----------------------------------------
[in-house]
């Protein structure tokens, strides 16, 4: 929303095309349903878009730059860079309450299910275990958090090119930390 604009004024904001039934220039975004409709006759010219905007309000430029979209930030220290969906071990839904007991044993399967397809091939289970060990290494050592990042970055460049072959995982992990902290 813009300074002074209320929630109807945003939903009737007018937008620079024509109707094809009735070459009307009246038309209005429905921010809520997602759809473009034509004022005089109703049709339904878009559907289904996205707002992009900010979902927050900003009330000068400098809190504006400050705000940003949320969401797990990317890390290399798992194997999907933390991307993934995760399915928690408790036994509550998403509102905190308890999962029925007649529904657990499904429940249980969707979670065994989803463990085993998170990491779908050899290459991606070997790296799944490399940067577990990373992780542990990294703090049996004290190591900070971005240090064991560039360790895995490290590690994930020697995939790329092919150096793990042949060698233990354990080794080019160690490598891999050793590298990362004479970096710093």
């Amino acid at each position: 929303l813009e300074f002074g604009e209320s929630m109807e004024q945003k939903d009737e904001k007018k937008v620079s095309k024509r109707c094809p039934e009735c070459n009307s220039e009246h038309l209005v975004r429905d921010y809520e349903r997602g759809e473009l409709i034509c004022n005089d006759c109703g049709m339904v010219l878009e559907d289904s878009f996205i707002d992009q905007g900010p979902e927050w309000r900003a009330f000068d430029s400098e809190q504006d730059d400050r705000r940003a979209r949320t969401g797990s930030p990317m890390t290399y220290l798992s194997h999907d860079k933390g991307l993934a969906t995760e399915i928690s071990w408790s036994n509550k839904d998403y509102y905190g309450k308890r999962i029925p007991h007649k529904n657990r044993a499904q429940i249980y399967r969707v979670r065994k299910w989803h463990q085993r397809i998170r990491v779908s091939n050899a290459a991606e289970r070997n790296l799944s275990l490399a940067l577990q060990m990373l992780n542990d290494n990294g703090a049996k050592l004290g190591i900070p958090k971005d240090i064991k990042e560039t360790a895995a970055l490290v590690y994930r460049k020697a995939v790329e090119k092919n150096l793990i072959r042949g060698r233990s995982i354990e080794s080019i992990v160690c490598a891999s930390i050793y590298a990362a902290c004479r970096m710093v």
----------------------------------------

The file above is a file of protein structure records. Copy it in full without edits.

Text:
[in-house]
């Protein structure tokens, strides 16, 4: 929303095309349903878009730059860079309450299910275990958090090119930390 604009004024904001039934220039975004409709006759010219905007309000430029979209930030220290969906071990839904007991044993399967397809091939289970060990290494050592990042970055460049072959995982992990902290 813009300074002074209320929630109807945003939903009737007018937008620079024509109707094809009735070459009307009246038309209005429905921010809520997602759809473009034509004022005089109703049709339904878009559907289904996205707002992009900010979902927050900003009330000068400098809190504006400050705000940003949320969401797990990317890390290399798992194997999907933390991307993934995760399915928690408790036994509550998403509102905190308890999962029925007649529904657990499904429940249980969707979670065994989803463990085993998170990491779908050899290459991606070997790296799944490399940067577990990373992780542990990294703090049996004290190591900070971005240090064991560039360790895995490290590690994930020697995939790329092919150096793990042949060698233990354990080794080019160690490598891999050793590298990362004479970096710093």
């Amino acid at each position: 929303l813009e300074f002074g604009e209320s929630m109807e004024q945003k939903d009737e904001k007018k937008v620079s095309k024509r109707c094809p039934e009735c070459n009307s220039e009246h038309l209005v975004r429905d921010y809520e349903r997602g759809e473009l409709i034509c004022n005089d006759c109703g049709m339904v010219l878009e559907d289904s878009f996205i707002d992009q905007g900010p979902e927050w309000r900003a009330f000068d430029s400098e809190q504006d730059d400050r705000r940003a979209r949320t969401g797990s930030p990317m890390t290399y220290l798992s194997h999907d860079k933390g991307l993934a969906t995760e399915i928690s071990w408790s036994n509550k839904d998403y509102y905190g309450k308890r999962i029925p007991h007649k529904n657990r044993a499904q429940i249980y399967r969707v979670r065994k299910w989803h463990q085993r397809i998170r990491v779908s091939n050899a290459a991606e289970r070997n790296l799944s275990l490399a940067l577990q060990m990373l992780n542990d290494n990294g703090a049996k050592l004290g190591i900070p958090k971005d240090i064991k990042e560039t360790a895995a970055l490290v590690y994930r460049k020697a995939v790329e090119k092919n150096l793990i072959r042949g060698r233990s995982i354990e080794s080019i992990v160690c490598a891999s930390i050793y590298a990362a902290c004479r970096m710093v």